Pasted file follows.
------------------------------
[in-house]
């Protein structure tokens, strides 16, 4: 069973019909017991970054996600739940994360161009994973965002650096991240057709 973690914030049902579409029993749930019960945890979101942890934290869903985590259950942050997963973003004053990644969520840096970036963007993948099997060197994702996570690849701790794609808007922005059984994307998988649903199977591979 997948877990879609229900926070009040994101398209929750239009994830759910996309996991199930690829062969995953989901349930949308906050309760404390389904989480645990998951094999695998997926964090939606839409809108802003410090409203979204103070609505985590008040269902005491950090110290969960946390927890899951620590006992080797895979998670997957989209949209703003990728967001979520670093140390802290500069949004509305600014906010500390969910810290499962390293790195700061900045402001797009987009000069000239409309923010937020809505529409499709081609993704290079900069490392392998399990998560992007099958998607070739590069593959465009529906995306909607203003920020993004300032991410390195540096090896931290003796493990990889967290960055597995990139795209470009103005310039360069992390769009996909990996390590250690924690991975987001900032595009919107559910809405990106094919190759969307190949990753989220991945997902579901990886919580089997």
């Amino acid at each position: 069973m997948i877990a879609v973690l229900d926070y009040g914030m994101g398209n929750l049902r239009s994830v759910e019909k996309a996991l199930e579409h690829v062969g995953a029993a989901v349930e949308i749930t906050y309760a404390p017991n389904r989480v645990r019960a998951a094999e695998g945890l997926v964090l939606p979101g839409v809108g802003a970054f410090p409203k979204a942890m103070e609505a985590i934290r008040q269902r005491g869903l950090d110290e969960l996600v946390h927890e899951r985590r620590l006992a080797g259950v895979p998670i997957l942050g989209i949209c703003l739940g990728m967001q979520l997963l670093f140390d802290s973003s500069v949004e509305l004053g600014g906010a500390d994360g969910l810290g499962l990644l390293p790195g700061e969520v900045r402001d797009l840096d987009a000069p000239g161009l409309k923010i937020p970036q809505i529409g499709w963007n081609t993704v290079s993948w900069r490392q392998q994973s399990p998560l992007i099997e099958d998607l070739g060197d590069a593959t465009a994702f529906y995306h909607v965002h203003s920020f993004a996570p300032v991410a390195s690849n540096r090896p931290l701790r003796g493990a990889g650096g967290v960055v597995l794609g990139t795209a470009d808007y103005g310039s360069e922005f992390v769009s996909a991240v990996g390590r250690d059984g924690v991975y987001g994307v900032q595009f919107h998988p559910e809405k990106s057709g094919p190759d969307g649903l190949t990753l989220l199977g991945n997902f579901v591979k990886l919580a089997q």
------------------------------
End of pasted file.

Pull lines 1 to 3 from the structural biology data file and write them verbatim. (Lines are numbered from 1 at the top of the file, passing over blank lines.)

[in-house]
């Protein structure tokens, strides 16, 4: 069973019909017991970054996600739940994360161009994973965002650096991240057709 973690914030049902579409029993749930019960945890979101942890934290869903985590259950942050997963973003004053990644969520840096970036963007993948099997060197994702996570690849701790794609808007922005059984994307998988649903199977591979 997948877990879609229900926070009040994101398209929750239009994830759910996309996991199930690829062969995953989901349930949308906050309760404390389904989480645990998951094999695998997926964090939606839409809108802003410090409203979204103070609505985590008040269902005491950090110290969960946390927890899951620590006992080797895979998670997957989209949209703003990728967001979520670093140390802290500069949004509305600014906010500390969910810290499962390293790195700061900045402001797009987009000069000239409309923010937020809505529409499709081609993704290079900069490392392998399990998560992007099958998607070739590069593959465009529906995306909607203003920020993004300032991410390195540096090896931290003796493990990889967290960055597995990139795209470009103005310039360069992390769009996909990996390590250690924690991975987001900032595009919107559910809405990106094919190759969307190949990753989220991945997902579901990886919580089997």
């Amino acid at each position: 069973m997948i877990a879609v973690l229900d926070y009040g914030m994101g398209n929750l049902r239009s994830v759910e019909k996309a996991l199930e579409h690829v062969g995953a029993a989901v349930e949308i749930t906050y309760a404390p017991n389904r989480v645990r019960a998951a094999e695998g945890l997926v964090l939606p979101g839409v809108g802003a970054f410090p409203k979204a942890m103070e609505a985590i934290r008040q269902r005491g869903l950090d110290e969960l996600v946390h927890e899951r985590r620590l006992a080797g259950v895979p998670i997957l942050g989209i949209c703003l739940g990728m967001q979520l997963l670093f140390d802290s973003s500069v949004e509305l004053g600014g906010a500390d994360g969910l810290g499962l990644l390293p790195g700061e969520v900045r402001d797009l840096d987009a000069p000239g161009l409309k923010i937020p970036q809505i529409g499709w963007n081609t993704v290079s993948w900069r490392q392998q994973s399990p998560l992007i099997e099958d998607l070739g060197d590069a593959t465009a994702f529906y995306h909607v965002h203003s920020f993004a996570p300032v991410a390195s690849n540096r090896p931290l701790r003796g493990a990889g650096g967290v960055v597995l794609g990139t795209a470009d808007y103005g310039s360069e922005f992390v769009s996909a991240v990996g390590r250690d059984g924690v991975y987001g994307v900032q595009f919107h998988p559910e809405k990106s057709g094919p190759d969307g649903l190949t990753l989220l199977g991945n997902f579901v591979k990886l919580a089997q």